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Forsyth denies challenging nominations

Campaign team sent email to electoral officer asking if nomination forms were correct

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Mayoral candidate Ralph Forsyth set the record straight on Thursday about his campaign's involvement in the challenges to four candidates' nomination papers.

Nancy-Wilhelm Morden, Jack Crompton, Steve Andrews and Steve Anderson will all appear in court on Friday, Oct. 21 to plead their case after irregularities were reported with their paperwork.

According to Forsyth, neither he nor anyone in his campaign team challenged any of the nomination papers.

What his campaign team did do was send an email to the Chief Electoral Officers asking him whether all the candidates' nomination papers were in order, which Forsyth isaid s a common practice for campaigns.

"I want to be 100 per cent, absolutely clear," he told Pique , "the challenge did not come from me. The challenge comes from the Chief Electoral Officer (CEO), and that is a fact.

"The rumour is that several emails were sent (to the CEO regarding the nomination papers) and my guess is that there were probably people who sent emails asking if my papers were in order.

"There's a book out there called 'How to Win a Local Election,' and on your to-do list as a candidate is reviewing the nomination papers and contacting the CEO to ask them if everyone's papers are in order."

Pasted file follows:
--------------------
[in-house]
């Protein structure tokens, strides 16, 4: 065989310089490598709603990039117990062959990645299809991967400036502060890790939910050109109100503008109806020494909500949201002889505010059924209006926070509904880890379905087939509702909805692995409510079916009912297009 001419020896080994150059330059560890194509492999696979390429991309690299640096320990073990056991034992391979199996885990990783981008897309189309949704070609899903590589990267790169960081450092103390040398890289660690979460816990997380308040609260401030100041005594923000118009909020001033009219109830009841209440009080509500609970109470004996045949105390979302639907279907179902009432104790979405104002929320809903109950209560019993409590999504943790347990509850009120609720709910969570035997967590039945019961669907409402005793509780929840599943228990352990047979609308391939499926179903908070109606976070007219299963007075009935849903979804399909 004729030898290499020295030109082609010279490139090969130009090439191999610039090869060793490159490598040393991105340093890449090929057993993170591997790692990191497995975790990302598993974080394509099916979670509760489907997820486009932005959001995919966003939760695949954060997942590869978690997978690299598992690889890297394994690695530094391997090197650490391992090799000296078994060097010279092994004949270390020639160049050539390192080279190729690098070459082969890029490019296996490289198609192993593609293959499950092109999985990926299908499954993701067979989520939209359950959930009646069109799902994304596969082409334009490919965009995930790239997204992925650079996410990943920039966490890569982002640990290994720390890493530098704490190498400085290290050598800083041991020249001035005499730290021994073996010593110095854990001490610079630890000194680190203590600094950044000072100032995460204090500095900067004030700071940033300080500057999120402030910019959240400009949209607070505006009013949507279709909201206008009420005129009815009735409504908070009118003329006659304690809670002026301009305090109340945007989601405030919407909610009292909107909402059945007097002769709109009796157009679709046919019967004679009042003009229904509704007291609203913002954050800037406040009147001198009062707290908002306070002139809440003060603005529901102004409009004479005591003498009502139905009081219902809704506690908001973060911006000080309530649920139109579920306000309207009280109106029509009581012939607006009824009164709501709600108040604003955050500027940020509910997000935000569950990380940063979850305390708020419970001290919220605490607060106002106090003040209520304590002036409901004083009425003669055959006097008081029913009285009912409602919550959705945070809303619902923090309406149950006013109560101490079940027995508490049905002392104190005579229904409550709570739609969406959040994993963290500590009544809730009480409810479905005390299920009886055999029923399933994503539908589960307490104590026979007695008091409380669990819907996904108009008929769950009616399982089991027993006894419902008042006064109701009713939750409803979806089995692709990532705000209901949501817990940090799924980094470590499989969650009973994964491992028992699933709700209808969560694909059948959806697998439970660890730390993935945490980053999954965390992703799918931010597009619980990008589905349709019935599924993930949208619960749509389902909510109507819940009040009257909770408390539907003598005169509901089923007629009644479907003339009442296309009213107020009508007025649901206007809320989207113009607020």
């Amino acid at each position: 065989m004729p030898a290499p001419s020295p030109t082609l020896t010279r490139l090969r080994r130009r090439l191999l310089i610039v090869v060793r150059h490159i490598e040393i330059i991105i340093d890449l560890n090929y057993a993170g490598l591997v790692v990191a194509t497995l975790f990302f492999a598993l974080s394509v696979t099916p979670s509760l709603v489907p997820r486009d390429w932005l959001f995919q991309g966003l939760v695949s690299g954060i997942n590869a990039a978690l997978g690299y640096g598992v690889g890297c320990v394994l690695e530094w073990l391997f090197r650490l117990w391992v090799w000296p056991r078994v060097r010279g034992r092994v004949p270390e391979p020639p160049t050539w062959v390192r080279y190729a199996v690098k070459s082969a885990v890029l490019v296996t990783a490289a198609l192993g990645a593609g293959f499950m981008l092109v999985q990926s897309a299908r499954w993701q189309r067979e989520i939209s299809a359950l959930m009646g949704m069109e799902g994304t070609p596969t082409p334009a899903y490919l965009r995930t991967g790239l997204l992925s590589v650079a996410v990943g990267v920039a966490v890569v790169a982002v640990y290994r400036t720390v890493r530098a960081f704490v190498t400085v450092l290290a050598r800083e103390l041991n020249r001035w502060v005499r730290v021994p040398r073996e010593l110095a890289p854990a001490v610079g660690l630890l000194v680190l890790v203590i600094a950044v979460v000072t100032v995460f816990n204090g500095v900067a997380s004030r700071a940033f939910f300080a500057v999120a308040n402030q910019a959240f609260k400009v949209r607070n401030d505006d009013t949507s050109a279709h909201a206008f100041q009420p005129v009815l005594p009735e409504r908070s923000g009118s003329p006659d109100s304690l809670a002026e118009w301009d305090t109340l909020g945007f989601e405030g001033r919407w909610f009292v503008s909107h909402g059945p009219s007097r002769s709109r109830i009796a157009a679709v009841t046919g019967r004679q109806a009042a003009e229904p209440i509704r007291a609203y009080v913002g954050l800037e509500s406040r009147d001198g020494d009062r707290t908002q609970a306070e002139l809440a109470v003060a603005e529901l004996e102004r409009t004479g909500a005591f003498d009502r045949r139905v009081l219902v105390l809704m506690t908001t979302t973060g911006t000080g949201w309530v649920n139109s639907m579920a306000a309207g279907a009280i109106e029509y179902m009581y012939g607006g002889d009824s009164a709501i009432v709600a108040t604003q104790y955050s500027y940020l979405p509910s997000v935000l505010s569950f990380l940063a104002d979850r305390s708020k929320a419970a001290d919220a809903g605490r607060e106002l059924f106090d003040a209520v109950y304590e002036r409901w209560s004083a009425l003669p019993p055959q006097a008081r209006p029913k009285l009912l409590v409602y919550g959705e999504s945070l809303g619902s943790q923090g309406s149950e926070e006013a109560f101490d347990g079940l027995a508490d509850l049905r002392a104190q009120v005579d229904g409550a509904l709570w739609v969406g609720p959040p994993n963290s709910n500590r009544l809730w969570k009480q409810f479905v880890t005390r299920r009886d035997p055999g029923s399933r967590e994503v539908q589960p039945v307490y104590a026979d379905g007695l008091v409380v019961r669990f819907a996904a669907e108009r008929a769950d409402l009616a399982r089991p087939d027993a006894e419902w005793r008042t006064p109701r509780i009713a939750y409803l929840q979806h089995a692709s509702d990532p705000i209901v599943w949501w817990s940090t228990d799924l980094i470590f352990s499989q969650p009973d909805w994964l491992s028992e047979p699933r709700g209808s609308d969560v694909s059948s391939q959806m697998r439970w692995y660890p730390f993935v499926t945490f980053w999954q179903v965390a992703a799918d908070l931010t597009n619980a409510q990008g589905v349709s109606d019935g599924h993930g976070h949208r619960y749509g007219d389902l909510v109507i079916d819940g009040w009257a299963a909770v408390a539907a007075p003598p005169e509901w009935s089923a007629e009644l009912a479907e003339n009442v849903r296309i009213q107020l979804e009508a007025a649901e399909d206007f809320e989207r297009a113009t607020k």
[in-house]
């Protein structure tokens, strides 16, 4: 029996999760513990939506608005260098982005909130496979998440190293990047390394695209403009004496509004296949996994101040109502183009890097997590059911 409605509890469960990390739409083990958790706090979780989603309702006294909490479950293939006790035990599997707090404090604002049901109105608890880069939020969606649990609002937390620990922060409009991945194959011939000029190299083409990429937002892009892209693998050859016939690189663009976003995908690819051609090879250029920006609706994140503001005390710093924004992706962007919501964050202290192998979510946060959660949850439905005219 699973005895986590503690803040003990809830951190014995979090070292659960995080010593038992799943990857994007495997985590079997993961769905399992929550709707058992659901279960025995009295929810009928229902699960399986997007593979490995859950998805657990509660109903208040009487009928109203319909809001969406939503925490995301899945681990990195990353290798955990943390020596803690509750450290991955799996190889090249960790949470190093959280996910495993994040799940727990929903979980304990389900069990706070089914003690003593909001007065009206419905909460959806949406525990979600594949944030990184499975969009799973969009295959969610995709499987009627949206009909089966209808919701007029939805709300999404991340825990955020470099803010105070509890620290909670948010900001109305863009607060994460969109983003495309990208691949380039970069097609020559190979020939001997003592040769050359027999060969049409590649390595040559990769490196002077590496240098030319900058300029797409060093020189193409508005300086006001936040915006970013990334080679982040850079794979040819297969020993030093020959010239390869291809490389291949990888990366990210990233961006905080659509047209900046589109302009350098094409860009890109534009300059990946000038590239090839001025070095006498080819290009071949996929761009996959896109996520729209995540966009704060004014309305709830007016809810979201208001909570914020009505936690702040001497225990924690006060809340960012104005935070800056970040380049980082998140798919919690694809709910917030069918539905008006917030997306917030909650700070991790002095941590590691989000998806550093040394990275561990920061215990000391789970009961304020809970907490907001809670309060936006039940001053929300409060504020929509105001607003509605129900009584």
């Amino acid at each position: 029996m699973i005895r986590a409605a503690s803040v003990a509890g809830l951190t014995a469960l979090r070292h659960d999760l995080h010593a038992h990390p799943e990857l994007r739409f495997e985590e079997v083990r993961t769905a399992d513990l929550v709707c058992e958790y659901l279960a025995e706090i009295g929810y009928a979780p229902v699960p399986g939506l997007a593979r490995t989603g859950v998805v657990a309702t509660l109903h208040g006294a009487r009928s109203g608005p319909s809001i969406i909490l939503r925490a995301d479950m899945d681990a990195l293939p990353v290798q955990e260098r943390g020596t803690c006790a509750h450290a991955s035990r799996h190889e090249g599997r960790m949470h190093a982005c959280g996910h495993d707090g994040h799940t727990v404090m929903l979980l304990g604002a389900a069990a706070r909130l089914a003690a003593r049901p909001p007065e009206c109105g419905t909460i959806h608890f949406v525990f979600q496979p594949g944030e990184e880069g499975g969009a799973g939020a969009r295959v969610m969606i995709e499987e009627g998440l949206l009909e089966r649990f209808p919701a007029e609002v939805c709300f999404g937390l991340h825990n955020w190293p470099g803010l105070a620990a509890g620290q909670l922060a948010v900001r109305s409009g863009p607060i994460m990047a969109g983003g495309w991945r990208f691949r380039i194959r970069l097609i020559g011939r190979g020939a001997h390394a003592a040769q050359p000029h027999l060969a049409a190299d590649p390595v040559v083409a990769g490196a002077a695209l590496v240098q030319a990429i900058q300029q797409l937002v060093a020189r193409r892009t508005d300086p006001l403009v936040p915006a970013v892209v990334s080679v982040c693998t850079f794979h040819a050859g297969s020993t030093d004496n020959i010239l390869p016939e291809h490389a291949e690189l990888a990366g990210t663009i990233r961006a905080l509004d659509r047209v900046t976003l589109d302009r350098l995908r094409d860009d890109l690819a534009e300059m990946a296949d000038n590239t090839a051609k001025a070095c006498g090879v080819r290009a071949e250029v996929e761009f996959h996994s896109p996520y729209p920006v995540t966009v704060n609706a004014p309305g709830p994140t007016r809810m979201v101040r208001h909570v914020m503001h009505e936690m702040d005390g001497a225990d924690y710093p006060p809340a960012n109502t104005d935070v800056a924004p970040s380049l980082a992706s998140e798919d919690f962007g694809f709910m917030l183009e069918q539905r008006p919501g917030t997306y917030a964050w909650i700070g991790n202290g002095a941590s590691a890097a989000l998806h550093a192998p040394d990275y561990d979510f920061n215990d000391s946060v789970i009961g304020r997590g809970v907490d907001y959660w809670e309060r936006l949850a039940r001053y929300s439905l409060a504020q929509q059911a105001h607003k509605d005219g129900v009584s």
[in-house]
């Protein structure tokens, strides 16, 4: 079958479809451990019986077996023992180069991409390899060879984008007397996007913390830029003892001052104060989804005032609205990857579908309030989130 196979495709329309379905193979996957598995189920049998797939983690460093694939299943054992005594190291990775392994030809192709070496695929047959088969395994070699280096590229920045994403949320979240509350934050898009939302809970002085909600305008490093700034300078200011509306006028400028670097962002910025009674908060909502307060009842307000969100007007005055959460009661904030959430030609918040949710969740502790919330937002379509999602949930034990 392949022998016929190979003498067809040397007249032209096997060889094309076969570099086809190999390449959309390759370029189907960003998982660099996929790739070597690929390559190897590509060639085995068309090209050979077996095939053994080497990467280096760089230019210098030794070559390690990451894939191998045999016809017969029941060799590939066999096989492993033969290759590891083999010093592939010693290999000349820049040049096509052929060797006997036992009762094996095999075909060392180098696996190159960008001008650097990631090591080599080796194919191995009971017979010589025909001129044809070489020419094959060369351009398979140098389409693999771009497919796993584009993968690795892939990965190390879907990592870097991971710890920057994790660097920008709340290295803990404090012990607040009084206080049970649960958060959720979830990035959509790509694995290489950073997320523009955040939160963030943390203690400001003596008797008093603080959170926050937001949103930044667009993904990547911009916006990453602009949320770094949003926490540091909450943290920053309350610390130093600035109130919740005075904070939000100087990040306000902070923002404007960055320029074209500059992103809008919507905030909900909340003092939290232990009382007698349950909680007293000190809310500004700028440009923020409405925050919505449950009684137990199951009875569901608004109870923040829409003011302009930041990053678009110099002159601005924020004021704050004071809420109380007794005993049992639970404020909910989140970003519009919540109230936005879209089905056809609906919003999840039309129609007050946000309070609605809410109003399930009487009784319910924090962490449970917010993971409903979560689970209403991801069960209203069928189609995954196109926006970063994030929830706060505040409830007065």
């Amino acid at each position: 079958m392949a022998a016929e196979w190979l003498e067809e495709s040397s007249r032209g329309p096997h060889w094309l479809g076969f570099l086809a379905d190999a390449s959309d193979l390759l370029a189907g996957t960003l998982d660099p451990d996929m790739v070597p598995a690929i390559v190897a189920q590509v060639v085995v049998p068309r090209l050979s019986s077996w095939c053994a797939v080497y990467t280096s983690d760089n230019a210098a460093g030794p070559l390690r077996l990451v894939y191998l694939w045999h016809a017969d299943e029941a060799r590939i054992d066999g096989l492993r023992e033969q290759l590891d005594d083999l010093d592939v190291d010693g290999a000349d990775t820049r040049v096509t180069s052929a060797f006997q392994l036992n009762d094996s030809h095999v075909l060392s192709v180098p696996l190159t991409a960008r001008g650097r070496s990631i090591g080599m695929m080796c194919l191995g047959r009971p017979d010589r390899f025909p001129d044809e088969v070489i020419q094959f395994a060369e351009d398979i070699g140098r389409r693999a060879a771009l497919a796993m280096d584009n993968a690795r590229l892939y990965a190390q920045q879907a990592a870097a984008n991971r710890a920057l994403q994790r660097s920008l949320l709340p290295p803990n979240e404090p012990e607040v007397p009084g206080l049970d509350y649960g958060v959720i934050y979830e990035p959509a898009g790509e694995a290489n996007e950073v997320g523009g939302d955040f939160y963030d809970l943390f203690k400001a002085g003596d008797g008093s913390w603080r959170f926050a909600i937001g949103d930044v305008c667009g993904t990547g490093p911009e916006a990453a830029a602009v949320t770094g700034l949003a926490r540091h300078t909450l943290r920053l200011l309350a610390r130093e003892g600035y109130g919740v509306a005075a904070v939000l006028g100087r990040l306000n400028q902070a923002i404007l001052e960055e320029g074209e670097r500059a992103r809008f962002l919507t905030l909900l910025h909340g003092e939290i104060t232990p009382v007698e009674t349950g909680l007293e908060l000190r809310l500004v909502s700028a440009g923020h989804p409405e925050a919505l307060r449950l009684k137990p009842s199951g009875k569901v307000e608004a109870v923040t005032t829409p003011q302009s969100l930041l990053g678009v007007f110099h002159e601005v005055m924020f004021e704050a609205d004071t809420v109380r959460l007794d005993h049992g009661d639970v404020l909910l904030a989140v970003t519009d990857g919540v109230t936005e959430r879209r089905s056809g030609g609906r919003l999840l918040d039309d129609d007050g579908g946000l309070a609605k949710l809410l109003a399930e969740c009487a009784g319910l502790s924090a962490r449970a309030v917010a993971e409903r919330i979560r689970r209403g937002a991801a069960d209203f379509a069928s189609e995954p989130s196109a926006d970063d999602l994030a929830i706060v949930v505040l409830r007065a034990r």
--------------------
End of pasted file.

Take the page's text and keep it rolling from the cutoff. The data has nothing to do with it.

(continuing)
Forsyth said he wants to win the election honestly and wasn't using dirty tricks to get ahead or make other candidates look bad.

"Everyone's smearing me on Facebook, and it's so disappointing to accuse me of doing something wrong. Somehow I'm the bad guy, but the truth is that there wouldn't be a problem with people's papers if there wasn't a problem with their papers.

"My understanding is that there were several emails. People have a right to question the papers. That's why they have to be posted out front at city hall, and because it's absolutely a government document like your passport you have to fill it out correctly. You don't get your passport if you put your wrong birthplace or birthdate on it. People look at your papers."

Forsyth said he was also affected by the electoral officer's challenge.

"I feel awful for Jack (Crompton), because I'm supporting Jack and he's supporting me. Why would I want to eliminate a supporter? I want to beat the other five candidates (for mayor) because I beat them.

"If people want to characterize me as a bad person for doing nothing wrong, then they can go ahead and do that. But that's not the campaign I'm running. I haven't slagged anyone, I've only presented the facts and I've been open and transparent about every single thing in my campaign. People who know me know I'm an honest person."

The candidates' papers were challenged for different reasons. Three of the candidates used former Whistler mayor Drew Meredith as nominators, and on two of those forms - Wilhelm-Morden and Crompton - Meredith listed his Pemberton address rather than his Whistler residence. On one form, Anderson's, he listed his Whistler address, but didn't include his primary residence in Pemberton. Steve Andrews' form was challenged because one of his nominators wrote their address in the wrong column and because the second nominator's name was scratched out and replaced with another name.

All of the candidates were told their paperwork was in order, and had no warning that their nomination forms were being challenged until Tuesday, Oct. 18, which was the last day to challenge nominations. The forms were due on Oct. 14, but some candidates filed as early as Oct. 5.

 

 

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